Vulnerability Assessments

As an integral part of the Great Barrier Reef Biodiversity Conservation Strategy 2013, vulnerability assessments are being undertaken on habitats, species and groups of species identified as being potentially at risk. These assessments will help inform the strategy's management priorities (Figure 1).

Figure 1 The Biodiversity Conservation Strategy flow diagram
Figure 1. The Biodiversity Conservation Strategy flow diagram

The strategy assesses habitats, species or groups of species as being potentially at risk if they are:

Potentially at-risk biodiversity is shown in Table 1.

This approach focuses resources on habitats or species identified as a priority for conservation management irrespective of their listing status under conservation legislation. This is a more flexible and adaptive approach, ensuring resources are directed towards those elements of biodiversity that most require intervention and is not reliant on the often lengthy listing process that is an integral part of most conservation legislation.

The development of the vulnerability assessments

The vulnerability assessments are designed as decision support tools for a broad range of stakeholders. The purpose of these assessments is to:

  • identify and document the range of pressures acting on an element of biodiversity using a standardised and transparent process
  • document levels of exposure and sensitivity to key threats within the Great Barrier Reef Region and assess the capacity of different species to adapt naturally or through management actions to determine their overall vulnerability to each pressure
  • engage with Commonwealth and Queensland government agencies, other stakeholders and the wider community to manage identified at-risk habitats, species and groups of species
  • identify gaps in management effectiveness, including deficiencies in legislation and policy, and where additional research is needed for making informed decisions
  • inform priorities for action in the Biodiversity Conservation Strategy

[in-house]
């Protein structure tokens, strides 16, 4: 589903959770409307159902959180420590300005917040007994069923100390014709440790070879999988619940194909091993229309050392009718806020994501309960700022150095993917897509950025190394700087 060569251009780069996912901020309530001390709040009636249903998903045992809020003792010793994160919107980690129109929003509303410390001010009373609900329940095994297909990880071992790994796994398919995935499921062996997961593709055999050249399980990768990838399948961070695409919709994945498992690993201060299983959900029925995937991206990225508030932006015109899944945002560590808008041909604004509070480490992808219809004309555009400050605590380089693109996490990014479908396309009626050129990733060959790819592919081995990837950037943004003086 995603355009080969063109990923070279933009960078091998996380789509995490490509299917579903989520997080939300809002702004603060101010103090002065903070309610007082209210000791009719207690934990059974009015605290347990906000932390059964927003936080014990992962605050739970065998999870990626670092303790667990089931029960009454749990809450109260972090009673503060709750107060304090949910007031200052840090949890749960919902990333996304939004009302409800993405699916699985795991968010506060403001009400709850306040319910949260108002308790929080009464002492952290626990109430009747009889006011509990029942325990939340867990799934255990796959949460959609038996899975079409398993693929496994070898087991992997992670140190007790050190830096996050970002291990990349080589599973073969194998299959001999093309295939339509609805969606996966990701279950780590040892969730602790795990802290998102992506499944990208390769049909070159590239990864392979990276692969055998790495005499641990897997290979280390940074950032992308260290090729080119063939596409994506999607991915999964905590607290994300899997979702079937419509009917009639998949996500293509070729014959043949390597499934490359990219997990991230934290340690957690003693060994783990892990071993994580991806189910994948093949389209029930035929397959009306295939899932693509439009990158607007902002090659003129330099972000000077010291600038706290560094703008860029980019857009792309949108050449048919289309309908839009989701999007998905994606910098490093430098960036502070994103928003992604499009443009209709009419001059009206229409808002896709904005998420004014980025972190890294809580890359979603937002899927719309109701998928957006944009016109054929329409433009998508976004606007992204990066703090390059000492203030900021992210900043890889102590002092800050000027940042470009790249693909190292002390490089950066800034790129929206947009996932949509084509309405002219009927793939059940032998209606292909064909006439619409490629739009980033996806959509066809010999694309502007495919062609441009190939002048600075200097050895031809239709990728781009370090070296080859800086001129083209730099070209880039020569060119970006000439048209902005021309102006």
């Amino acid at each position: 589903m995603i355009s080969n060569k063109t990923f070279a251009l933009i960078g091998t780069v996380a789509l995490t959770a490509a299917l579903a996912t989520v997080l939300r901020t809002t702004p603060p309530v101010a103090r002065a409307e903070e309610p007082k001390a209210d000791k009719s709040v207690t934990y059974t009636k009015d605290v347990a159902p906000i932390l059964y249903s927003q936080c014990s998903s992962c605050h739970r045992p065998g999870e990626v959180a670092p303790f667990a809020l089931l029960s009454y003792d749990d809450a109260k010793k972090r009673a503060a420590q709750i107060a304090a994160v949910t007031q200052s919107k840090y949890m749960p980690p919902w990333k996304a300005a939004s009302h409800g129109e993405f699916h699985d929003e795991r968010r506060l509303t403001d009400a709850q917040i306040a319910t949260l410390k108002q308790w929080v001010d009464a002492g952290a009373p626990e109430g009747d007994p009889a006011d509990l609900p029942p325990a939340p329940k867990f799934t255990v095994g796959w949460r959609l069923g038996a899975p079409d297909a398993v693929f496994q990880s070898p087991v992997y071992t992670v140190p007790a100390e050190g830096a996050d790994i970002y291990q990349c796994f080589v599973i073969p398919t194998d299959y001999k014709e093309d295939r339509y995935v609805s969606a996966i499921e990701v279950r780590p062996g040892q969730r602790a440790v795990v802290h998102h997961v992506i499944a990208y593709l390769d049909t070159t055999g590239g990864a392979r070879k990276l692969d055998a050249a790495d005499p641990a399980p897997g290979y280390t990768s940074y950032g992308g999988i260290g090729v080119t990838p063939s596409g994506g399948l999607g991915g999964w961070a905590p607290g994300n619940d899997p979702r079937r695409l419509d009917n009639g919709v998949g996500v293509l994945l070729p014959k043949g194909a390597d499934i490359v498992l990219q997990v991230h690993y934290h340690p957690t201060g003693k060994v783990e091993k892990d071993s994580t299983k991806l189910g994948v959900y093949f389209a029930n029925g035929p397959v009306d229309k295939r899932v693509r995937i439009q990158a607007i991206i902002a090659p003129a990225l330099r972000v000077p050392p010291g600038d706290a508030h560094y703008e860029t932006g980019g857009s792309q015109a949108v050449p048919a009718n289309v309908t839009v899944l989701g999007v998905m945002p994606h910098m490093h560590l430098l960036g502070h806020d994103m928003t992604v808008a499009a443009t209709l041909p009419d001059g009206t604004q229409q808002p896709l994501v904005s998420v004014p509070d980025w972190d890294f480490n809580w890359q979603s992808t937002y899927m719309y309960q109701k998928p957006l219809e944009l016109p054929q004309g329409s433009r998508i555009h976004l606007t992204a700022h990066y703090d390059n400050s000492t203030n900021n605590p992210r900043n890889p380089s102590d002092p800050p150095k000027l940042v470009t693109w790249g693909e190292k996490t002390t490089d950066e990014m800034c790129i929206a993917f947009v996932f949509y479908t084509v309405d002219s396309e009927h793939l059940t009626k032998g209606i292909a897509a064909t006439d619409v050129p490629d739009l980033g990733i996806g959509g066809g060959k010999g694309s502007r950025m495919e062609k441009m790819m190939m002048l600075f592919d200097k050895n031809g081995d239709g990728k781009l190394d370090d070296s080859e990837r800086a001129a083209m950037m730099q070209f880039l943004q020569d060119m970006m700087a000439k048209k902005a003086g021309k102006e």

• act as a catalyst for consultation and engagement with other groups and agencies that have either a management responsibility for the element of biodiversity or have influence over the impacts on them.

Before publication, vulnerability assessments are peer-reviewed by natural resource managers and researchers considered to be authorities on that particular element of biodiversity.

Before publication, the vulnerability assessments are peer-reviewed by natural resource managers and researchers considered to be authorities on that particular element of biodiversity

Figure 2. The key components of vulnerability assessments (Adapted from Wachenfeld et al., 2007).

The vulnerability assessments will be reviewed and updated as new information becomes available and will be reviewed and updated to inform each five-yearly Outlook Report to ensure management actions are current for each of the potentially at-risk elements of biodiversity identified within the Biodiversity Conservation Strategy (as per Figure 1). Vulnerability assessments can also be used as a reactive tool when a Great Barrier Reef stakeholder group raises significant concerns about an element of biodiversity and there is a need to document these concerns using a standardised and transparent process.

Vulnerability assessments status

Table 1. Overview of the status of each of the vulnerability assessments on elements of biodiversity that the Great Barrier Reef Marine Park Authority has so far identified as being required.

 Vulnerability assessment Status

Species or

groups of species

Bony fish - Threadfin salmon   Complete
Bony fish - Grey mackerel   Complete
Bony fish - Snapper   Complete
Dugong  Complete
Dwarf minke whale  Complete
Humpback whale Complete
Inshore dolphins – Australian snubfin and Indo-Pacific humpback   Complete
Inshore dolphins – Indo-Pacific bottlenose    Complete
Marine turtles  Complete
Sawfish   Complete
Sea snakes   Complete
Seabirds – Inshore and coastal foraging   Complete
Seabirds – Offshore and pelagic foraging     Complete
Shorebirds   Complete
Sharks and rays  Complete
Habitats   Coral reefs   Available soon
Islands      Available soon
Lagoon floor   Available soon
Estuaries   Available soon
Open water   Available soon
Freshwater wetlandsComplete
Seagrass    Complete